Prosecutors charged a Sugarmill Woods golf course worker Monday with improperly using a dangerous chemical on the development's lush fairways and greens, court records show.
The move marks the first legal action since October, when local and state investigators started examining the way Nemacur was used at Sugarmill.
The investigation was prompted, in part, by course workers' complaints of headaches, nausea and vomiting after they worked with or near the chemical.
Bruce Holly, assistant superintendent at Sugarmill and the licensed applicator of the Nemacur chemical, faces two misdemeanor counts, said Assistant State Attorney Lisa Porter.
Holly will receive a summons to appear in Citrus County Court, Porter said. She already has discussed a plea deal with Holly's attorney.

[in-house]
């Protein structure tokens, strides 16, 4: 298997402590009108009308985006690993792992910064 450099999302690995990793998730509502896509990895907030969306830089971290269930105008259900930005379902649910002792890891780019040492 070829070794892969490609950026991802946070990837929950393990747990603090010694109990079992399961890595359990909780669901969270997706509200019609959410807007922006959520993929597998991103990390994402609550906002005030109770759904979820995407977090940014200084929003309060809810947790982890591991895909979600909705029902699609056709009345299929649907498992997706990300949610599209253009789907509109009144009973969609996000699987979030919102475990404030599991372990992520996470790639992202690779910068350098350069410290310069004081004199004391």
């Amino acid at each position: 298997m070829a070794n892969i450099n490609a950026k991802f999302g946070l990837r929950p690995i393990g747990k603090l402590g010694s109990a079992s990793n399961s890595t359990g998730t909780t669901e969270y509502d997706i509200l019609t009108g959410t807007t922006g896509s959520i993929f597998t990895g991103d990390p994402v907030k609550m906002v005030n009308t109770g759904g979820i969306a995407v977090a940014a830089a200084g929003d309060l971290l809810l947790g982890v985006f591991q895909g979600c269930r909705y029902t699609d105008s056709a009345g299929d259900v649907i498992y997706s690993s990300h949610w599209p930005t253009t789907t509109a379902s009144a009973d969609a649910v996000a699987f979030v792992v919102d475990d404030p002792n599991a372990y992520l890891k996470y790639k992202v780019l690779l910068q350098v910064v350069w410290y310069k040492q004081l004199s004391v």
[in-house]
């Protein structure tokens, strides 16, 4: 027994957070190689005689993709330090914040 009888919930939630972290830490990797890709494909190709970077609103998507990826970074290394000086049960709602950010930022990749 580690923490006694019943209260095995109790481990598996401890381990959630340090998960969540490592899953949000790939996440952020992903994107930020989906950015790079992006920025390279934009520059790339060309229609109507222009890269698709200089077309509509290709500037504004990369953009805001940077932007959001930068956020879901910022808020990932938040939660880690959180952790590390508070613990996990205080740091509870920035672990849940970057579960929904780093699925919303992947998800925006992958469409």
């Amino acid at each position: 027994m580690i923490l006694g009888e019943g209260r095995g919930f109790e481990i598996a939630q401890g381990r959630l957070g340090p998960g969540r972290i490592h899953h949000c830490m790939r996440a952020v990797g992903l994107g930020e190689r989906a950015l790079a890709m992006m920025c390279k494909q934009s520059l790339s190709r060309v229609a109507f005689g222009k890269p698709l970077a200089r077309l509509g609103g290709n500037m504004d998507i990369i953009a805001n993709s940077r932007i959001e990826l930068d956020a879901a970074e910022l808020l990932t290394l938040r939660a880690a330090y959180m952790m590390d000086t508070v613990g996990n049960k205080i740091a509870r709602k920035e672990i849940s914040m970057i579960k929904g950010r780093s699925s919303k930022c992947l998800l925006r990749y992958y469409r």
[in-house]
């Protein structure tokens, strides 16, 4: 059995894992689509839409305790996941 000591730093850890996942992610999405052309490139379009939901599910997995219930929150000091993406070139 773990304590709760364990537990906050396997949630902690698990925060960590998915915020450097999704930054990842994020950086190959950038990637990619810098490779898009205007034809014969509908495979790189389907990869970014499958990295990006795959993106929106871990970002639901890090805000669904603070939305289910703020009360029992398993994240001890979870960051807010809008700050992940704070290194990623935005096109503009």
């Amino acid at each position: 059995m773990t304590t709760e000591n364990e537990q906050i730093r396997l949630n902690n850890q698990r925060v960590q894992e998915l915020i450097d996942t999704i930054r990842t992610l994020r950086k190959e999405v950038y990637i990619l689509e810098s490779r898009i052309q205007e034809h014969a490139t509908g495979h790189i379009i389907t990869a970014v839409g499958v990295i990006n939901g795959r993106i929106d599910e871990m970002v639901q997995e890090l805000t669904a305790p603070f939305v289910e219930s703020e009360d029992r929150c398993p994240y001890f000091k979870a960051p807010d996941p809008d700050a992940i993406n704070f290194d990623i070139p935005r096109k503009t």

No court date had been set late Monday.
Course superintendents routinely use Nemacur to fight microscopic organisms that feed on turf roots, experts have said. The organisms, known as nematodes, can damage grass' ability to gather water and nutrients.
Because of Nemacur's strength, though, federal and state regulators keep a close eye on who administers the chemical and how.
Applicators must obtain a state license and closely oversee workers entrusted with Nemacur, officials said.
Holly is accused of neglecting to follow the label's instructions when he used Nemacur on June 26, and with failing to provide adequate training to worker Tony Ballard when Ballard used the chemical in July, the record show.
The state Department of Agriculture and Consumer Services joined the state attorney's office, Citrus County Hazardous Materials team and the Florida Game and Fresh Water Fish Commission in the investigation.